CHARLOTTE, N.C. — Just as important as filling out your mail-in ballot is returning it and making sure it is counted! Across North Carolina thousands of ballots have not been counted.
This data comes from the U.S. Elections Project, a site compiling and analyzing information from the North Carolina State Board of Elections. According to their findings, 613,879 mail ballots have been returned. A total of those returned 5,134 have been rejected. That equates to just less than 1% of ballots.
The U.S. Elections Project interactive map of NC, which you can see below or find here, allows you to break down the rejection rate by county.
If you hover over Mecklenburg County, you will see the rejection rate is 1.2%. Compare that to Catawba County, whose rejection rate is 2%.
These percentages are subject to change. The rates listed are based off data last updated on October 19, 2020.
Why are mail-in ballots rejected?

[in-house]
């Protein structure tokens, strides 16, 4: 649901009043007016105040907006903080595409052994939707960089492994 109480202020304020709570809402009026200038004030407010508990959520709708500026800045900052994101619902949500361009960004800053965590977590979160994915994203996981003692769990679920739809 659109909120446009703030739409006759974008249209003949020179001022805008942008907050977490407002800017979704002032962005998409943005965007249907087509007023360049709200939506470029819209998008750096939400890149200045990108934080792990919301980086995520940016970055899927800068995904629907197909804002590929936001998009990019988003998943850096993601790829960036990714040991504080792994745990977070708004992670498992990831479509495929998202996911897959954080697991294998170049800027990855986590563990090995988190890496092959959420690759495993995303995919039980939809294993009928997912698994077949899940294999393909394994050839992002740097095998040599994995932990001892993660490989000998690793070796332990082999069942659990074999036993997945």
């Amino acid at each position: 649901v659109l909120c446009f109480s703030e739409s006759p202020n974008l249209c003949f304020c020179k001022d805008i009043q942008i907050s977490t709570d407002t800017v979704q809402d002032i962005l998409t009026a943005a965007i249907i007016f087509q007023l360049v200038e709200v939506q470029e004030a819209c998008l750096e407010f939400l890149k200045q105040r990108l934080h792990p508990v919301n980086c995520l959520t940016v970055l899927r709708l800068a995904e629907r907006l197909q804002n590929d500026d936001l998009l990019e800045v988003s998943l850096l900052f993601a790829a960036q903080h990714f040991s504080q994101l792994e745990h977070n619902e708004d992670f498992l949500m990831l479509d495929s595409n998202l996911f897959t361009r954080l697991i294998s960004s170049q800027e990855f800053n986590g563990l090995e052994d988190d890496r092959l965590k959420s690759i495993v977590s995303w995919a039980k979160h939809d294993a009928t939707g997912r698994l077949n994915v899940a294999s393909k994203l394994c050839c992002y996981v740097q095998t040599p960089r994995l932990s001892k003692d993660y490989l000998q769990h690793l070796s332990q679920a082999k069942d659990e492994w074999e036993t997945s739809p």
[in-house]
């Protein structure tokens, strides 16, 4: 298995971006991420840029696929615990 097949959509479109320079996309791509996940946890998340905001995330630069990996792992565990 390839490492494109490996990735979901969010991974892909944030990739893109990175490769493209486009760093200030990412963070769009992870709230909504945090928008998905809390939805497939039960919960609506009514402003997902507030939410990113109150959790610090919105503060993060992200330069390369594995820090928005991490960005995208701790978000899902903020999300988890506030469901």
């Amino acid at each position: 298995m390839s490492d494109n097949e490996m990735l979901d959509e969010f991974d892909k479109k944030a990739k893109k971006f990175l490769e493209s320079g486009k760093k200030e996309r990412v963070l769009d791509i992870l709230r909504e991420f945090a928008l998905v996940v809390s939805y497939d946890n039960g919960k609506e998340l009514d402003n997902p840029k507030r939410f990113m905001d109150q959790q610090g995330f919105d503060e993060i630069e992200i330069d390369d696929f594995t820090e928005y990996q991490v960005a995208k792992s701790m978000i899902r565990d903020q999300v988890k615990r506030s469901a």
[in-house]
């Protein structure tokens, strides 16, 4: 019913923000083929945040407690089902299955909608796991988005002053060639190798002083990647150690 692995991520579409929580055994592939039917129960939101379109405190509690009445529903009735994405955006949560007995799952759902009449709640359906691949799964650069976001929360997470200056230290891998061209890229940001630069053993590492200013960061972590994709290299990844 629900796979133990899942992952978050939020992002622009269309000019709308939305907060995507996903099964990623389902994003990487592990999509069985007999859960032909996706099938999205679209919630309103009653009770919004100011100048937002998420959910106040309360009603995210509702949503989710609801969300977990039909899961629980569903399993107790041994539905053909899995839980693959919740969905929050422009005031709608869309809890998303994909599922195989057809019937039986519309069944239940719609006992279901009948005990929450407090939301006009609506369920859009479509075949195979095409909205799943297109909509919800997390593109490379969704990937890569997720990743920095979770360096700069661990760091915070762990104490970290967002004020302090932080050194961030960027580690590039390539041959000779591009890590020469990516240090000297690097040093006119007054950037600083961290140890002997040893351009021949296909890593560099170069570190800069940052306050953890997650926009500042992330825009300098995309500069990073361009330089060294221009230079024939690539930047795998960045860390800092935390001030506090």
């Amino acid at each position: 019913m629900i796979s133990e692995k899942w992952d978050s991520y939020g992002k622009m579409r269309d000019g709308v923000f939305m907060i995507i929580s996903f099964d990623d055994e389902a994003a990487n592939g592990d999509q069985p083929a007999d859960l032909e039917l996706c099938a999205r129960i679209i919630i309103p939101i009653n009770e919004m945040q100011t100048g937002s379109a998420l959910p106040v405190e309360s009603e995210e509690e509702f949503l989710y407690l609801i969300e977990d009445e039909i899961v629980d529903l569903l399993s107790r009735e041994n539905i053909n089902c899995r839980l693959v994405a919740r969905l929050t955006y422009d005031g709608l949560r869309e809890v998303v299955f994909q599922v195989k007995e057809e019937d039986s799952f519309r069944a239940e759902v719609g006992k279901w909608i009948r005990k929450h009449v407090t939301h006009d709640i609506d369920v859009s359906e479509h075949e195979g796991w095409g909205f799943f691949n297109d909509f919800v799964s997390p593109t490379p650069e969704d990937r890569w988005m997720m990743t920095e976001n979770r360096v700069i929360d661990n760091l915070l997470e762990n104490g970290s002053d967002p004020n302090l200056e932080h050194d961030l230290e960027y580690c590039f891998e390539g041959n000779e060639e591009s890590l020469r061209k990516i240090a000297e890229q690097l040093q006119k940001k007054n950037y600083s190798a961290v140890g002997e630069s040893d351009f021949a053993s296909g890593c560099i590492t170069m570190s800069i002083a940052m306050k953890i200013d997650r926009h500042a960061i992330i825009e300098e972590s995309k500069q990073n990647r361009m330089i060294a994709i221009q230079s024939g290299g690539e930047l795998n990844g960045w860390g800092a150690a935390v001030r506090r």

The number one reason that a ballot gets rejected in North Carolina is because it does not have a witness signature.
Remember for the 2020 general election, one witness signature is required. The voter must mark the ballot in the presence of that witness. Anyone under 18 or a candidate for office (unless the voter is the candidate’s near relative) is prohibited from serving as a witness. After observing the voter mark the ballot, the witness must complete and sign the envelope in the space designated as witness certification.
Other leading reasons for rejection is a missing signature or a mismatched signature. Make sure you pen your normal signature!
To provide reassurance that your ballot is not rejected, track the status with North Carolina's ballot tracking tool called BallotTrax.
If there is an issue with a ballot, the county board of elections will alert the voter. If an issue does arise and the voter is unable to successfully cast an absentee ballot, that voter may still vote during in-person early voting or on Election Day.